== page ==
3Di urban water – The Hague

The Hague, the city known for many stately places like the palaces of the Royal family and the home of the Dutch Government. On a daily basis the municipality is working on urban water management and climate adaptation to make sure that the city is adapted to climate change and urban flooding is prevented.

Den Haag Alinea 1

Visual presentation of 3Di results for the integral model where 1D components are represented by dashed lines and white dots, and the maximum water depth is shown in blue. The darker blue represents increased water depths.

In 2015, as one of the first municipalities (together with Amsterdam and Rotterdam), the Hague used 3Di to create highly detailed integrated hydrodynamic models of the urban area. For the first time, the sewage system was integrated and coupled to the elevation map of the Hague which had never been done before. This innovation made it possible to track where water came out of the sewage system and which streets flooded, and also provided insight into the hydraulic and environmental functioning of the sewage. It is used to evaluate the measures implemented in recent years. With 3Di the municipality could calculate much more accurately how the water from the sewerage system flows over ground level and where — and how much — nuisance it causes during extreme rainfall events. The outcome has been translated into new measures to meet current and future guidelines.

Den Haag Alinea 2

Translation of 3Di results of the integral model to levels of acceptance for flooding for roads, buildings and water depth.

With the 3Di models at its disposal, the municipality performed follow-up studies to design climate-proof urban areas. In 2019, the Erasmus veld district was under development and had to become the most sustainable district in The Hague. A climate-proof design of public space was part of this ambition. The hydrodynamic models have been amended in such a way that the urban planning design was integrated in 3Di and made it possible to subject the design to a climate stress test for extreme rainfall events. The lessons learned were implemented in a generic approach for climate adaptive urban planning design for the city of the Hague. Another good example was the redevelopment of the Spuikwartier area. 3Di made it possible to test the urban design and make choices about an appropriate layout of a square within this environment. With an integrated hydrodynamic model like 3Di the municipality could choose the right design variant for rainwater drainage to prevent urban flooding.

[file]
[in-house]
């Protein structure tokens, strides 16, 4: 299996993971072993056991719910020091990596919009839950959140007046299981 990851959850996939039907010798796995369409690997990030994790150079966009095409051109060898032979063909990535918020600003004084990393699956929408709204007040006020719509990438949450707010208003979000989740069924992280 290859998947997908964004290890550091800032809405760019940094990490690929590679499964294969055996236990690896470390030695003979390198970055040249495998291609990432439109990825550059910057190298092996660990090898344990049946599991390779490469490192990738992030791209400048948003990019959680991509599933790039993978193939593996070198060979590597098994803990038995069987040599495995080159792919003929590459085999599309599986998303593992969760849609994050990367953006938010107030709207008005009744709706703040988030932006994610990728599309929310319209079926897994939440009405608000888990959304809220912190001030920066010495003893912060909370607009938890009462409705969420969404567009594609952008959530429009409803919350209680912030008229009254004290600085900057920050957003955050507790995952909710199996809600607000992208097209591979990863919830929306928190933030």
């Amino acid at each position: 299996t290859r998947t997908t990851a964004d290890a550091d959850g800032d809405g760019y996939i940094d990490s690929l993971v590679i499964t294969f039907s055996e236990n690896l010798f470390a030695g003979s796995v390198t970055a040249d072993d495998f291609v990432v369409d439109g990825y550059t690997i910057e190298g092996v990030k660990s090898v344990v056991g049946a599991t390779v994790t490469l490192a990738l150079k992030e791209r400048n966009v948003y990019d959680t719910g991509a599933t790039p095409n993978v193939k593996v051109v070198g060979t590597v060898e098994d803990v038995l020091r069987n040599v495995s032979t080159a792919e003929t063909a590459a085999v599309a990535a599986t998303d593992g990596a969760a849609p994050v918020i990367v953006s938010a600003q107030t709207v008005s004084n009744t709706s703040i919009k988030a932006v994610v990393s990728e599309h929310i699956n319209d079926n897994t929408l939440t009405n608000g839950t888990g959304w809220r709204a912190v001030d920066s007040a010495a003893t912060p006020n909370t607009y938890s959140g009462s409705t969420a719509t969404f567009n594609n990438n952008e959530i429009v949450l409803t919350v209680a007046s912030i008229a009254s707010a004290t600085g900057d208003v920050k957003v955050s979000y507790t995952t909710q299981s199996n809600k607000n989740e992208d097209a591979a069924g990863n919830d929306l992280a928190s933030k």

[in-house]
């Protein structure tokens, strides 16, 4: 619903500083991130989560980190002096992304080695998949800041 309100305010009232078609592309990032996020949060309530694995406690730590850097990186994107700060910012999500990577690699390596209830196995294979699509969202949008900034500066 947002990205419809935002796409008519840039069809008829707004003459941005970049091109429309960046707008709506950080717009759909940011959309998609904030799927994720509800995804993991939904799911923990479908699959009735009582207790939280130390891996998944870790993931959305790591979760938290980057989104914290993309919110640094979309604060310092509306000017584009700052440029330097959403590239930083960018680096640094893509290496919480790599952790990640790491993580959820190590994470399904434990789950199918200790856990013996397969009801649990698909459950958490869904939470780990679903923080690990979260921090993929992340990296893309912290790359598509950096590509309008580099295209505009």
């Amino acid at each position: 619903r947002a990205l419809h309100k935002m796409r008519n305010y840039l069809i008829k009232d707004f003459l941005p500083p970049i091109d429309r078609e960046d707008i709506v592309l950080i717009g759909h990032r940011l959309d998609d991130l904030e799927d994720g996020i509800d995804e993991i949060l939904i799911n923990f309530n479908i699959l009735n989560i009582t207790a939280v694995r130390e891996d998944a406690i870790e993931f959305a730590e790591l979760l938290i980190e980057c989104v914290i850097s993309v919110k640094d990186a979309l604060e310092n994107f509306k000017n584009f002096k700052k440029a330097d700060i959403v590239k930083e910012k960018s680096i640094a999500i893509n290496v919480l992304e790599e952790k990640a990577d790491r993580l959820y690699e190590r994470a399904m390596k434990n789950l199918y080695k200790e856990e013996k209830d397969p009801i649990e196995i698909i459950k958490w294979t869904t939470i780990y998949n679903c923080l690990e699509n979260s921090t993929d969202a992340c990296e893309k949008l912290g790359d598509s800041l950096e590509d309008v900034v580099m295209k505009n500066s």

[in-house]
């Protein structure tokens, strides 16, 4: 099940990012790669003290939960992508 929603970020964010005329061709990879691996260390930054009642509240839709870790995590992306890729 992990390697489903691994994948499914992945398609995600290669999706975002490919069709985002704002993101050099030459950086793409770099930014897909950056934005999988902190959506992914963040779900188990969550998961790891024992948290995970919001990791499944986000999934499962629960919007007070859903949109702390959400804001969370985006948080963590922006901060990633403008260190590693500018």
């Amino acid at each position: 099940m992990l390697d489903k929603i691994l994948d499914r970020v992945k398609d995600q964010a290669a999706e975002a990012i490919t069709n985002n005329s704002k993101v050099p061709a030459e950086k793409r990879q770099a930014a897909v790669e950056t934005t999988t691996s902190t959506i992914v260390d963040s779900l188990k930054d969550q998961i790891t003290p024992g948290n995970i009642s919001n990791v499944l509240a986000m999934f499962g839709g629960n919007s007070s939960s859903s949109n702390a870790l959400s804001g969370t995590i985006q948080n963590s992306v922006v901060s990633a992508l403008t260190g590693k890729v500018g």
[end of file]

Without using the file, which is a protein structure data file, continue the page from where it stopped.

1 Spuikwartier

Process to go from landscape design (top left), implemented in a digital elevation model (top right), resulting in a new elevation model (bottom left), which is implemented in 3Di to obtain discharges (bottom right).

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